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Tackling the silent progression of osteoporosis with tech and prep

Written By: Vicki Powers, UT Physicians | Updated: June 27, 2024
Doctor demonstrating a spine model to a female patient

It’s never too early to prep for strong bones. Women start experiencing more bone loss during menopause due to estrogen deficiency.

Osteoporosis is an invisible disease – until you have a fracture. We don’t see our bones breaking down over time.

Nahid Rianon, MD
Nahid J. Rianon, MD

“Men and women both start losing bone early in life, but we don’t see the consequences until later in life,” said Nahid J. Rianon, MD, a geriatrician with UT Physicians Center for Healthy Aging – Bellaire Station.

Osteoporosis starts showing changes in the trabecular bone, which is why bone density tests are performed in the spine and the hip area, where more of it exists. The general recommendation is to begin bone density testing at age 65 for women and 70 for men. Other factors can dictate earlier testing.

New technology provides more precision

Trabecular bone score (TBS) can provide a more accurate assessment of bone health through technology, specifically for patients with diabetes or those taking certain medications long term. Software is added to bone density machines that can detect structural deterioration and predict new fractures. At UT Physicians, the team adds TBS to the traditional bone density score to get a better picture of an older individual’s bone health. Currently, TBS is available in the UT Physicians Internal Medicine – Texas Medical Center clinic.

Rianon, professor and Memorial Hermann Chair in geriatrics at McGovern Medical School at UTHealth Houston, compared bones to a building as an example of structural deterioration. The bones develop holes with osteoporosis as the columns break down and become structurally weak. Heavy pressure crushes it, and bones can’t hold the weight anymore.

Diagram showing the progression of osteoporosis. Healthy bone, osteoporosis, and severe osteoporosis
As osteoporosis develops, bones break down and become structurally weak. People with osteoporosis are more prone to falls and fractures.

Broken bones from osteoporosis

Rianon frequently sees patients who have broken a bone, but whose bone density tests don’t indicate osteoporosis. This illustrates the value of the trabecular bone score.

“We want to know this so we can help certain patients who haven’t shown that change in bone density yet,” Rianon said. “With TBS, we can discover their poor bone quality and start treatment to prevent a future fracture. This knowledge impacts my treatment plan and patients’ future potential to maintain their independence.” 

Rianon cautioned that shrinking more than 2.5 inches in height could be an indicator of a vertebral fracture due to structural deterioration. Only one-third of patients experience pain from a vertebral fracture, so they may not even know.

Fracture Risk Assessment Tool (FRAX) is an online tool developed by the World Health Organization that estimates your risk for osteoporosis. The algorithms provide a 10-year probability of hip fracture and a 10-year probability of a major osteoporotic fracture. The tool is intended for people 40-90 years old.

Eating for strong bones

It’s never too early to start prepping for strong bones. Bone loss happens to everyone, said Rianon.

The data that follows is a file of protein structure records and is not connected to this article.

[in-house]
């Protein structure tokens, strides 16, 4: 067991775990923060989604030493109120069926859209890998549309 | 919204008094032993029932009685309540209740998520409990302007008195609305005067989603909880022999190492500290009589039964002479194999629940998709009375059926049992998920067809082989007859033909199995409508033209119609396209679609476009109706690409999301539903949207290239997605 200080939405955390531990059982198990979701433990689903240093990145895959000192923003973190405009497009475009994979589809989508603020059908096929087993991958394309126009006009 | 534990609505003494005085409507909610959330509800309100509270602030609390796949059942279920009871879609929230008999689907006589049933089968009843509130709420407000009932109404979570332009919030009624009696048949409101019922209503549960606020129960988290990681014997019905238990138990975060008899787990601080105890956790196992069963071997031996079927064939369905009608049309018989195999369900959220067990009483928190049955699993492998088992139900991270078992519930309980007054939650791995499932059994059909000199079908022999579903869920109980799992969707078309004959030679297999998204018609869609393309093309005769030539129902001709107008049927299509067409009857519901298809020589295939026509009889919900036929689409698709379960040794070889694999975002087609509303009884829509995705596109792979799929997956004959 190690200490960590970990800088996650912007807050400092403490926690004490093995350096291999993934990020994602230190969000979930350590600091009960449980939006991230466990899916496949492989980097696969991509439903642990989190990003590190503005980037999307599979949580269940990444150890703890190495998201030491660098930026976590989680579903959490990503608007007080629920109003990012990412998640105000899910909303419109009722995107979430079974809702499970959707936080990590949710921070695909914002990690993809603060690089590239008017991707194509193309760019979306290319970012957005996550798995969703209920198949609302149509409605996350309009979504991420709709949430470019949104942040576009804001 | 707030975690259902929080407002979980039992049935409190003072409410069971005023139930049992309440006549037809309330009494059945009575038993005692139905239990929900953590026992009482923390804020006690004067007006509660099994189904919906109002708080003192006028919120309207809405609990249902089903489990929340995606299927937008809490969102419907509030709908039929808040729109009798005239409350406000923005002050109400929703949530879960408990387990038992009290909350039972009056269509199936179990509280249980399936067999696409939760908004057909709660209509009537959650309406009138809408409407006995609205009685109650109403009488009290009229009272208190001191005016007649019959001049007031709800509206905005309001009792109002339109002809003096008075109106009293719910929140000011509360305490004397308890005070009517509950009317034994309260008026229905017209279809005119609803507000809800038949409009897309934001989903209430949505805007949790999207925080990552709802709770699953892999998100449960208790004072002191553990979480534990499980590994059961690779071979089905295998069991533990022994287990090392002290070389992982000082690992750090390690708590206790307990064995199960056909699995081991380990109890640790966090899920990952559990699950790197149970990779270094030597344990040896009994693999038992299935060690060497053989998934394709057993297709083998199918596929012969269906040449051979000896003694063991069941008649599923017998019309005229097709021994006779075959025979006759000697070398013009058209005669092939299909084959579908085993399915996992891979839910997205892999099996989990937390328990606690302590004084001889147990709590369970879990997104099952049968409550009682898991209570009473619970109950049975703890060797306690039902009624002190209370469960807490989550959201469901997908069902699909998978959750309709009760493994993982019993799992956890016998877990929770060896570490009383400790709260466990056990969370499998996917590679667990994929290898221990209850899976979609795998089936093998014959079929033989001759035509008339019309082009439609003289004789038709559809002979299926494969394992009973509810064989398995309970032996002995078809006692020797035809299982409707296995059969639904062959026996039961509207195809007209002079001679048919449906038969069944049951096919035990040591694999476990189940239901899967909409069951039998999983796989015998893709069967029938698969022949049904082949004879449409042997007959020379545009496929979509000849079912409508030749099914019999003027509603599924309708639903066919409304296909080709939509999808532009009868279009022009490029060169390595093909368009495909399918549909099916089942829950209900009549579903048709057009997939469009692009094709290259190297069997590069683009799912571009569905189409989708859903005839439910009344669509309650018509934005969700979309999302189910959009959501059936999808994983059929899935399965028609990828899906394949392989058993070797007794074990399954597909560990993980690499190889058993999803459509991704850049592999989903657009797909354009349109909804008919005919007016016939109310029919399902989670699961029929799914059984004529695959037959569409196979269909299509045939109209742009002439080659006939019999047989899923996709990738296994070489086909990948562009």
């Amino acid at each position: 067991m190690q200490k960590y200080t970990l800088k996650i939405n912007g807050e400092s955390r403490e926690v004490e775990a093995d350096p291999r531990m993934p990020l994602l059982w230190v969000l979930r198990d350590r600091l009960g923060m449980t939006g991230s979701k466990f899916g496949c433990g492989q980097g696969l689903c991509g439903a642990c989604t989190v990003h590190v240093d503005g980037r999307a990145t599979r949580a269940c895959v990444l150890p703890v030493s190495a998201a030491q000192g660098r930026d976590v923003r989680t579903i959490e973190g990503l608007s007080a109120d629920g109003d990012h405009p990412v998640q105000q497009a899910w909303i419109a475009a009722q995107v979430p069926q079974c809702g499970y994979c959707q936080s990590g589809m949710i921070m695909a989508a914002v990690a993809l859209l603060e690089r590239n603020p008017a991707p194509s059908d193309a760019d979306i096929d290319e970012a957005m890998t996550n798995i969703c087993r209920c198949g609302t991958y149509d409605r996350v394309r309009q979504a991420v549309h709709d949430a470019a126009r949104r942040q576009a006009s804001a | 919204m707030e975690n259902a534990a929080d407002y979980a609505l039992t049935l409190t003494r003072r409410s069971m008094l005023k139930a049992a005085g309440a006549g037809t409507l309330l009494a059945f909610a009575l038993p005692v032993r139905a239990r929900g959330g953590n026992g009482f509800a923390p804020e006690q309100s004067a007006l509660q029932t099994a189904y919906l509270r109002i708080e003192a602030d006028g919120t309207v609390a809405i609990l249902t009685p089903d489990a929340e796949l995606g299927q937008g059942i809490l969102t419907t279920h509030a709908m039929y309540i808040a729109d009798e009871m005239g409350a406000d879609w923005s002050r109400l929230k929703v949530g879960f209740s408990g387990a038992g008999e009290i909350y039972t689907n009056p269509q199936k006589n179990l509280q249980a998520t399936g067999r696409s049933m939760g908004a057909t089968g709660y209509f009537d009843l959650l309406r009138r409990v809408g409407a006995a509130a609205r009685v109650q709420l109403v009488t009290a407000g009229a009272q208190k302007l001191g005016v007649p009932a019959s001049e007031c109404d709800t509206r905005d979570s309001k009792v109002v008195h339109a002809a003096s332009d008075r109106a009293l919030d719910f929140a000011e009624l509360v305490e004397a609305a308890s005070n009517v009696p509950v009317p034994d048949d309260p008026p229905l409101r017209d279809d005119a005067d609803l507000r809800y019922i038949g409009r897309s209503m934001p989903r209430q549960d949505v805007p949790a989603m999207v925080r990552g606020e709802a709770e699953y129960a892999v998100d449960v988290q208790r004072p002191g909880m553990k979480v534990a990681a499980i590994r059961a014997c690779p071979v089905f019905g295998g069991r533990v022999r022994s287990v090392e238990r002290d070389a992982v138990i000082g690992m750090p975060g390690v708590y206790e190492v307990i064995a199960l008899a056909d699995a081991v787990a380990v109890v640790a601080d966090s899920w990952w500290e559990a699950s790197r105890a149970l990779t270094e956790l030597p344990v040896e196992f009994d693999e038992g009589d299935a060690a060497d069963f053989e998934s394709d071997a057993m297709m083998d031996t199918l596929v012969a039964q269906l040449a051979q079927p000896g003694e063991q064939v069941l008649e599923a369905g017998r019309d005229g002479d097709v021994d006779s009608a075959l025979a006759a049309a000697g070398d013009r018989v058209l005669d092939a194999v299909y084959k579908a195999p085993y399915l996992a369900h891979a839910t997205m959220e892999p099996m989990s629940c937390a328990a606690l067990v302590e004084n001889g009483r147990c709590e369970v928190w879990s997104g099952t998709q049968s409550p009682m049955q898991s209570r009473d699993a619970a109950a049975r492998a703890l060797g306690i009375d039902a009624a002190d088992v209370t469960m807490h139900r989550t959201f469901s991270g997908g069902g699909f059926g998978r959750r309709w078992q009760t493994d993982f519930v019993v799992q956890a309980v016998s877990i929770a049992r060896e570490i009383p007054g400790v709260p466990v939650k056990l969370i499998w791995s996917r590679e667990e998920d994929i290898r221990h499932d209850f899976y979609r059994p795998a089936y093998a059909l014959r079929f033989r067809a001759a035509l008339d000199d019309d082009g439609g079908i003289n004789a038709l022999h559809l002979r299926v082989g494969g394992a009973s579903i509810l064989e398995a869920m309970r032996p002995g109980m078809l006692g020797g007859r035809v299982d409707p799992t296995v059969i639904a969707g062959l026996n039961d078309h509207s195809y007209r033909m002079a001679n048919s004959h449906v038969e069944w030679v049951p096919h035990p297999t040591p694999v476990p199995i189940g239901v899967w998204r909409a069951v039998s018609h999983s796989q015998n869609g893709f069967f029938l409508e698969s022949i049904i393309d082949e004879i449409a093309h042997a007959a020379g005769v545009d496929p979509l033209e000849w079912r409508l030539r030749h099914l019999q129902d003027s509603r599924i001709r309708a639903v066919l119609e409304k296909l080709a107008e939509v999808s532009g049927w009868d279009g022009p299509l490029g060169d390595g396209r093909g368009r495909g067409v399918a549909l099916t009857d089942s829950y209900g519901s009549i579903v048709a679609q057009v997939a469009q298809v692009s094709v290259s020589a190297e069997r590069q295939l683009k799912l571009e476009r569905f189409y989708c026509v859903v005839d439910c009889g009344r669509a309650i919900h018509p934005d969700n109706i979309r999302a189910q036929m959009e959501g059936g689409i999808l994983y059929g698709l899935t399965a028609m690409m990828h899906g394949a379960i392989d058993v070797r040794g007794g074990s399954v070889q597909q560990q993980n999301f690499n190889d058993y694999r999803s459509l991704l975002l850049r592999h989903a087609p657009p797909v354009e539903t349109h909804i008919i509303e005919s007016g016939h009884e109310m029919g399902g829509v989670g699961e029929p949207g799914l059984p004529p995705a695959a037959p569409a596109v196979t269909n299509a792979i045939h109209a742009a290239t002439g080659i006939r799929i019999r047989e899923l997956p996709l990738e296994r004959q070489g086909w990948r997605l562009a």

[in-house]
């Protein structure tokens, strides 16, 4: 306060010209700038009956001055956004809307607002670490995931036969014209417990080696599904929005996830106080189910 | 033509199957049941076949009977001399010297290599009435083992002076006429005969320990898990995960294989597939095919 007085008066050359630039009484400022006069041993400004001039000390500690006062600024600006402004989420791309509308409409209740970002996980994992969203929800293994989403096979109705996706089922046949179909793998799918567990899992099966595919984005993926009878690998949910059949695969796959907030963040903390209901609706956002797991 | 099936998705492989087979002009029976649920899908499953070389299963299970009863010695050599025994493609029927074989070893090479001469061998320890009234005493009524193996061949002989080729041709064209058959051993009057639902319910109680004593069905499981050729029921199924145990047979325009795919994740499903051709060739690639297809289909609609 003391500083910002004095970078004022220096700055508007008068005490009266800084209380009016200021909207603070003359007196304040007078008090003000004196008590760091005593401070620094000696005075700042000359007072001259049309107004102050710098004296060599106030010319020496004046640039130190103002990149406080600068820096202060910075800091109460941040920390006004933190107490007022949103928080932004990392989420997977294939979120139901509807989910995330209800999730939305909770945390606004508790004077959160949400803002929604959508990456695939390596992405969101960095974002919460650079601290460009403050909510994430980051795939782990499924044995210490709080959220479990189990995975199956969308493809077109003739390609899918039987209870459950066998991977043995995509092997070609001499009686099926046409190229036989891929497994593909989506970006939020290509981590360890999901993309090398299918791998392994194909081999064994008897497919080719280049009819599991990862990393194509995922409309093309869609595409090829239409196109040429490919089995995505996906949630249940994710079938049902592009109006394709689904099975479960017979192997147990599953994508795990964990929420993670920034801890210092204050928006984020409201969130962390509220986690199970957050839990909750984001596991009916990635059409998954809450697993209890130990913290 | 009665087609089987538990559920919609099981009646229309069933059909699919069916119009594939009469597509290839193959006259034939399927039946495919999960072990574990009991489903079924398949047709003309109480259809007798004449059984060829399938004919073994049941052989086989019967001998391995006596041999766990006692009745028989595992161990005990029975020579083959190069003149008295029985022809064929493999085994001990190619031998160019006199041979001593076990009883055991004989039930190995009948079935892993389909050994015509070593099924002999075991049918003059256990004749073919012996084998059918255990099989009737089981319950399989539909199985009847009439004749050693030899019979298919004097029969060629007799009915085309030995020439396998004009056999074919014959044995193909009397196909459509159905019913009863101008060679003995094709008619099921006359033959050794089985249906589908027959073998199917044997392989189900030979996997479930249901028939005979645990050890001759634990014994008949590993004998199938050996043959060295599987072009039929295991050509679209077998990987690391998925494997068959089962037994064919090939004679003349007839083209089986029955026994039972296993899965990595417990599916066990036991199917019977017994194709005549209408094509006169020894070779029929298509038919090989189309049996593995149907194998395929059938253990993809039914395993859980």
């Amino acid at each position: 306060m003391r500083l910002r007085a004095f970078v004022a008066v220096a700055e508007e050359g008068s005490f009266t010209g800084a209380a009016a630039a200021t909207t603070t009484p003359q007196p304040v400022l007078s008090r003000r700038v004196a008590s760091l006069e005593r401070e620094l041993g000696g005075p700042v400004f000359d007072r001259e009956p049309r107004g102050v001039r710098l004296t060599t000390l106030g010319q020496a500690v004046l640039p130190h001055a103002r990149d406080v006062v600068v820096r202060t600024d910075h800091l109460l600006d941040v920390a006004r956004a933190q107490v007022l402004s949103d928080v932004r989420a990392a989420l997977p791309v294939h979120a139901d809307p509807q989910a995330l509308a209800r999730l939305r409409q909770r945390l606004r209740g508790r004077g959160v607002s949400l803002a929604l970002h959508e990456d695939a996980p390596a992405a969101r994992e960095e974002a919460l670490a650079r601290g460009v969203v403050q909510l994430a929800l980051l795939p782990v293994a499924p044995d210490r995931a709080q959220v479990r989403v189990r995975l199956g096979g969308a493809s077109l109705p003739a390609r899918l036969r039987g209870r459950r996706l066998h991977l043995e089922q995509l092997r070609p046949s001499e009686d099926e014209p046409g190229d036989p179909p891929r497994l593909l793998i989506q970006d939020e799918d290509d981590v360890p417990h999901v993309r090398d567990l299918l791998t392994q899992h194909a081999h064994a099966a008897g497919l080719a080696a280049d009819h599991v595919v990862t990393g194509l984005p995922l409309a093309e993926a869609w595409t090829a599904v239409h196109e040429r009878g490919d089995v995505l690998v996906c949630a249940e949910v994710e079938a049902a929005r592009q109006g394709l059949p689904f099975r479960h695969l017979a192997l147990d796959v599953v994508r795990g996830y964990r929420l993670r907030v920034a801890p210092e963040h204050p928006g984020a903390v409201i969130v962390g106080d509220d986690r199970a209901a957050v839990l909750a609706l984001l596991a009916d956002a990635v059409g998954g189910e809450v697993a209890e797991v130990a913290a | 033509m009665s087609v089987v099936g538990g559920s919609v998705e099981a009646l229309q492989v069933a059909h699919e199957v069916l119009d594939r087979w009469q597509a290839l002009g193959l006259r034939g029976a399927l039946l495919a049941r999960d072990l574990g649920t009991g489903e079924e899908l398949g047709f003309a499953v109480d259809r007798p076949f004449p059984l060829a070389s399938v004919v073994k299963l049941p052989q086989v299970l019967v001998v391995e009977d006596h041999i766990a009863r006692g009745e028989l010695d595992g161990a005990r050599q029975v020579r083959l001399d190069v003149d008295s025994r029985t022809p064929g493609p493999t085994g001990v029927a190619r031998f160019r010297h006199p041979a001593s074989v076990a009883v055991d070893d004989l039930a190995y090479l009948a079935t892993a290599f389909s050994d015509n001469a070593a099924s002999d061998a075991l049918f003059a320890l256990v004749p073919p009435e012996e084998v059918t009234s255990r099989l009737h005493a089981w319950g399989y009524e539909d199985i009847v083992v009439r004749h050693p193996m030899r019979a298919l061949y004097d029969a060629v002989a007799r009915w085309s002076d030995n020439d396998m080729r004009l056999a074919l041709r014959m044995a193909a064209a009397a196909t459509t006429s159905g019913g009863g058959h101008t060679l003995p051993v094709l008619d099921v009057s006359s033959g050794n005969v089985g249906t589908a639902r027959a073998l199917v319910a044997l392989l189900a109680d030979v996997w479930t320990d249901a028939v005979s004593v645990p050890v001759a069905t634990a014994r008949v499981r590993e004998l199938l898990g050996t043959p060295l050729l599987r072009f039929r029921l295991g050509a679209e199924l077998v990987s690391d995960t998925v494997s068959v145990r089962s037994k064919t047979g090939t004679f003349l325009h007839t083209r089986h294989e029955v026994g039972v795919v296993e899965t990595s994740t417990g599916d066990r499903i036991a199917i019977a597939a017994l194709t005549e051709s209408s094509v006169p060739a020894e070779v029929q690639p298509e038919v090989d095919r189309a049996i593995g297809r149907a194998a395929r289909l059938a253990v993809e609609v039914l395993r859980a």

“Women just start losing more during menopause due to estrogen deficiency,” she said.

Individuals accrue bone as they grow and reach peak bone mass between their 20s and 30s. Bone loss starts after one reaches the peak bone mass. Nutrition plays a role from early in life well into later years regarding bone health.

Rianon said if we don’t grow up with good nutrition, we aren’t accruing good bone health to reach our peak. As a result, we start losing bone mass from a lower level. If individuals don’t have good nutrition later in life, they can’t maintain what they have.

Nutrition is described as everything that builds our bodies, including protein, carbohydrates, and fat. In the clinical world, providers look at vitamin D and calcium levels. Medications for treating osteoporosis won’t work appropriately if vitamin D is not on target. Calcium levels in the blood that move up and down could be a sign that something else is wrong.

“We need to make sure there aren’t underlying health conditions causing abnormal calcium and vitamin D levels,” Rianon said. “It goes beyond ‘Do you have enough vitamin D and calcium?’ For example, there could be problems relating to kidneys or the parathyroid hormone gland.”

Choosing appropriate medicine

Medications are available for osteoporosis, ranging from those that slow the progression of bone deterioration to new ones that help form bone. As we age, bones break down faster than formation can keep up. Resorption is the breakdown of bone.

Rianon said medications have protocols for their duration of use. Some can be used long term with an intermittent pause, known as a drug holiday. Others have limited lifetime durations of one to two years. When these medications aren’t used in accordance with the appropriate protocols, the bone structure can change at the cellular level and increase the risk of a different kind of fracture. Rianon emphasized the importance of talking to your doctor and discussing which medication is appropriate and for how long, according to your medical profile.

As the clinical practice of McGovern Medical School at UTHealth Houston, UT Physicians has locations across the Greater Houston area to serve the community. To schedule an appointment, call 888-4UT-DOCS.